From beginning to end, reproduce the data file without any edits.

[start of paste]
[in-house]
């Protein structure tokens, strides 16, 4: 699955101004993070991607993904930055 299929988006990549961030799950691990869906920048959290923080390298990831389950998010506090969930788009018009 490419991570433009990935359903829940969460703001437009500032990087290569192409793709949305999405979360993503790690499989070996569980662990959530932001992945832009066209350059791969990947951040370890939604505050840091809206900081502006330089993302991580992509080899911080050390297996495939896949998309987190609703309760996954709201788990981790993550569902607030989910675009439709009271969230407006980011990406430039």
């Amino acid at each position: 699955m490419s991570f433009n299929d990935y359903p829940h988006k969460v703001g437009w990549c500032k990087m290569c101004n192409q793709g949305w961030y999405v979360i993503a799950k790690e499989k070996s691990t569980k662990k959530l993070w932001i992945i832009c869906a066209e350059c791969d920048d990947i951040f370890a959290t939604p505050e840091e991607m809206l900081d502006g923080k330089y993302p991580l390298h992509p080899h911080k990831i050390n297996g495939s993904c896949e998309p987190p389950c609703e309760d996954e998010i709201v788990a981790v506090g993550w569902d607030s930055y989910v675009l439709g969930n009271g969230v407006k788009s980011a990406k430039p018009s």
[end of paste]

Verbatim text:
[in-house]
């Protein structure tokens, strides 16, 4: 699955101004993070991607993904930055 299929988006990549961030799950691990869906920048959290923080390298990831389950998010506090969930788009018009 490419991570433009990935359903829940969460703001437009500032990087290569192409793709949305999405979360993503790690499989070996569980662990959530932001992945832009066209350059791969990947951040370890939604505050840091809206900081502006330089993302991580992509080899911080050390297996495939896949998309987190609703309760996954709201788990981790993550569902607030989910675009439709009271969230407006980011990406430039």
């Amino acid at each position: 699955m490419s991570f433009n299929d990935y359903p829940h988006k969460v703001g437009w990549c500032k990087m290569c101004n192409q793709g949305w961030y999405v979360i993503a799950k790690e499989k070996s691990t569980k662990k959530l993070w932001i992945i832009c869906a066209e350059c791969d920048d990947i951040f370890a959290t939604p505050e840091e991607m809206l900081d502006g923080k330089y993302p991580l390298h992509p080899h911080k990831i050390n297996g495939s993904c896949e998309p987190p389950c609703e309760d996954e998010i709201v788990a981790v506090g993550w569902d607030s930055y989910v675009l439709g969930n009271g969230v407006k788009s980011a990406k430039p018009s």